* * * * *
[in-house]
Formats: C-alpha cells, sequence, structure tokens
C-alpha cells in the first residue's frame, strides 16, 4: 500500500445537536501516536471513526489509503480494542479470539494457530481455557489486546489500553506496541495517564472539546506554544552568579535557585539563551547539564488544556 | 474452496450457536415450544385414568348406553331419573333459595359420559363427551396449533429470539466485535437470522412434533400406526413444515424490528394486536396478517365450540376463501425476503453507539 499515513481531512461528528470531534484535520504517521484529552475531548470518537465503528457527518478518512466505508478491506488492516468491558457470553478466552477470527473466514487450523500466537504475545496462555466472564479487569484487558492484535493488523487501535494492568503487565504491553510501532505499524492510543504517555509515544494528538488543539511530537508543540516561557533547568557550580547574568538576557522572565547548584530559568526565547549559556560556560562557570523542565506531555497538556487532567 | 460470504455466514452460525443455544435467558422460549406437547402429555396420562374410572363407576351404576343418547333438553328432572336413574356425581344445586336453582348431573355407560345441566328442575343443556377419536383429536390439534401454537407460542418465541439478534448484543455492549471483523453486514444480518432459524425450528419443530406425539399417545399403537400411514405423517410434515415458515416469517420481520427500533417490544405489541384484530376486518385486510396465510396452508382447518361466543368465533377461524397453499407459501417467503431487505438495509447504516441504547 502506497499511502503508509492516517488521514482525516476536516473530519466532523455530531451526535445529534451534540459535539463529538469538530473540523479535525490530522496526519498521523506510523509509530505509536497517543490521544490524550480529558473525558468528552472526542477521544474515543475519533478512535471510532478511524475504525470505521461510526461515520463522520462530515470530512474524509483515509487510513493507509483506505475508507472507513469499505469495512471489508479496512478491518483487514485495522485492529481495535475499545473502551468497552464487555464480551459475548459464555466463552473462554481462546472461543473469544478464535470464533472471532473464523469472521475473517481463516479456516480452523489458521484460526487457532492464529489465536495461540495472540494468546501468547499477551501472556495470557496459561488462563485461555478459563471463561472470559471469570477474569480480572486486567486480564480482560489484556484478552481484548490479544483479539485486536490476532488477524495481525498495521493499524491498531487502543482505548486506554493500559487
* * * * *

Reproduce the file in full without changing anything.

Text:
[in-house]
Formats: C-alpha cells, sequence, structure tokens
C-alpha cells in the first residue's frame, strides 16, 4: 500500500445537536501516536471513526489509503480494542479470539494457530481455557489486546489500553506496541495517564472539546506554544552568579535557585539563551547539564488544556 | 474452496450457536415450544385414568348406553331419573333459595359420559363427551396449533429470539466485535437470522412434533400406526413444515424490528394486536396478517365450540376463501425476503453507539 499515513481531512461528528470531534484535520504517521484529552475531548470518537465503528457527518478518512466505508478491506488492516468491558457470553478466552477470527473466514487450523500466537504475545496462555466472564479487569484487558492484535493488523487501535494492568503487565504491553510501532505499524492510543504517555509515544494528538488543539511530537508543540516561557533547568557550580547574568538576557522572565547548584530559568526565547549559556560556560562557570523542565506531555497538556487532567 | 460470504455466514452460525443455544435467558422460549406437547402429555396420562374410572363407576351404576343418547333438553328432572336413574356425581344445586336453582348431573355407560345441566328442575343443556377419536383429536390439534401454537407460542418465541439478534448484543455492549471483523453486514444480518432459524425450528419443530406425539399417545399403537400411514405423517410434515415458515416469517420481520427500533417490544405489541384484530376486518385486510396465510396452508382447518361466543368465533377461524397453499407459501417467503431487505438495509447504516441504547 502506497499511502503508509492516517488521514482525516476536516473530519466532523455530531451526535445529534451534540459535539463529538469538530473540523479535525490530522496526519498521523506510523509509530505509536497517543490521544490524550480529558473525558468528552472526542477521544474515543475519533478512535471510532478511524475504525470505521461510526461515520463522520462530515470530512474524509483515509487510513493507509483506505475508507472507513469499505469495512471489508479496512478491518483487514485495522485492529481495535475499545473502551468497552464487555464480551459475548459464555466463552473462554481462546472461543473469544478464535470464533472471532473464523469472521475473517481463516479456516480452523489458521484460526487457532492464529489465536495461540495472540494468546501468547499477551501472556495470557496459561488462563485461555478459563471463561472470559471469570477474569480480572486486567486480564480482560489484556484478552481484548490479544483479539485486536490476532488477524495481525498495521493499524491498531487502543482505548486506554493500559487